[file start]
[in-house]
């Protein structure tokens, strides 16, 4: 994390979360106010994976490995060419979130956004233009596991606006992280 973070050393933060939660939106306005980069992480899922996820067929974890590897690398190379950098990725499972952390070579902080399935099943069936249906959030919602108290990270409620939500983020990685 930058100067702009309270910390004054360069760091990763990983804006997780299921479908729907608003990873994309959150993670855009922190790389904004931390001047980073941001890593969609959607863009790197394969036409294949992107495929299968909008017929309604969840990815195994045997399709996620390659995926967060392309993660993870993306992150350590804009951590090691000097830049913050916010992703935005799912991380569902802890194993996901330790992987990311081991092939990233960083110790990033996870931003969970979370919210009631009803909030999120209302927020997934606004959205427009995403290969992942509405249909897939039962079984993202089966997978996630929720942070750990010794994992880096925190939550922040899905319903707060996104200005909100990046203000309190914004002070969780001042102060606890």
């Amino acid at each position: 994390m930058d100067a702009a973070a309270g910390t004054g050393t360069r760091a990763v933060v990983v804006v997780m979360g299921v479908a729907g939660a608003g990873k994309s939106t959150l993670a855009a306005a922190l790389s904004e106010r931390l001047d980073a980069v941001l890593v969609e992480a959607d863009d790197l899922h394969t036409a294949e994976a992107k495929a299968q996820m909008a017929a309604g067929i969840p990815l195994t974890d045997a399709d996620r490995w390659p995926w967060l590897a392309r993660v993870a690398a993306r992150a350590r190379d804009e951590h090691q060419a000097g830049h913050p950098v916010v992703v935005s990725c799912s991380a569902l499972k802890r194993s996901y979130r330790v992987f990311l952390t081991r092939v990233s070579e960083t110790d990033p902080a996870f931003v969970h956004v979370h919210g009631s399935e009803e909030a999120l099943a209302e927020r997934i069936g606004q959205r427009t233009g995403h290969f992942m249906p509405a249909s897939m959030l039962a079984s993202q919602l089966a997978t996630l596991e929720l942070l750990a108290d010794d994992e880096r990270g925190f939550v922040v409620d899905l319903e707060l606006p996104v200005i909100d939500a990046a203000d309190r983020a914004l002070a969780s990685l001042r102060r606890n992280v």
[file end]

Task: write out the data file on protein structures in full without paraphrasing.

[in-house]
């Protein structure tokens, strides 16, 4: 994390979360106010994976490995060419979130956004233009596991606006992280 973070050393933060939660939106306005980069992480899922996820067929974890590897690398190379950098990725499972952390070579902080399935099943069936249906959030919602108290990270409620939500983020990685 930058100067702009309270910390004054360069760091990763990983804006997780299921479908729907608003990873994309959150993670855009922190790389904004931390001047980073941001890593969609959607863009790197394969036409294949992107495929299968909008017929309604969840990815195994045997399709996620390659995926967060392309993660993870993306992150350590804009951590090691000097830049913050916010992703935005799912991380569902802890194993996901330790992987990311081991092939990233960083110790990033996870931003969970979370919210009631009803909030999120209302927020997934606004959205427009995403290969992942509405249909897939039962079984993202089966997978996630929720942070750990010794994992880096925190939550922040899905319903707060996104200005909100990046203000309190914004002070969780001042102060606890």
């Amino acid at each position: 994390m930058d100067a702009a973070a309270g910390t004054g050393t360069r760091a990763v933060v990983v804006v997780m979360g299921v479908a729907g939660a608003g990873k994309s939106t959150l993670a855009a306005a922190l790389s904004e106010r931390l001047d980073a980069v941001l890593v969609e992480a959607d863009d790197l899922h394969t036409a294949e994976a992107k495929a299968q996820m909008a017929a309604g067929i969840p990815l195994t974890d045997a399709d996620r490995w390659p995926w967060l590897a392309r993660v993870a690398a993306r992150a350590r190379d804009e951590h090691q060419a000097g830049h913050p950098v916010v992703v935005s990725c799912s991380a569902l499972k802890r194993s996901y979130r330790v992987f990311l952390t081991r092939v990233s070579e960083t110790d990033p902080a996870f931003v969970h956004v979370h919210g009631s399935e009803e909030a999120l099943a209302e927020r997934i069936g606004q959205r427009t233009g995403h290969f992942m249906p509405a249909s897939m959030l039962a079984s993202q919602l089966a997978t996630l596991e929720l942070l750990a108290d010794d994992e880096r990270g925190f939550v922040v409620d899905l319903e707060l606006p996104v200005i909100d939500a990046a203000d309190r983020a914004l002070a969780s990685l001042r102060r606890n992280v």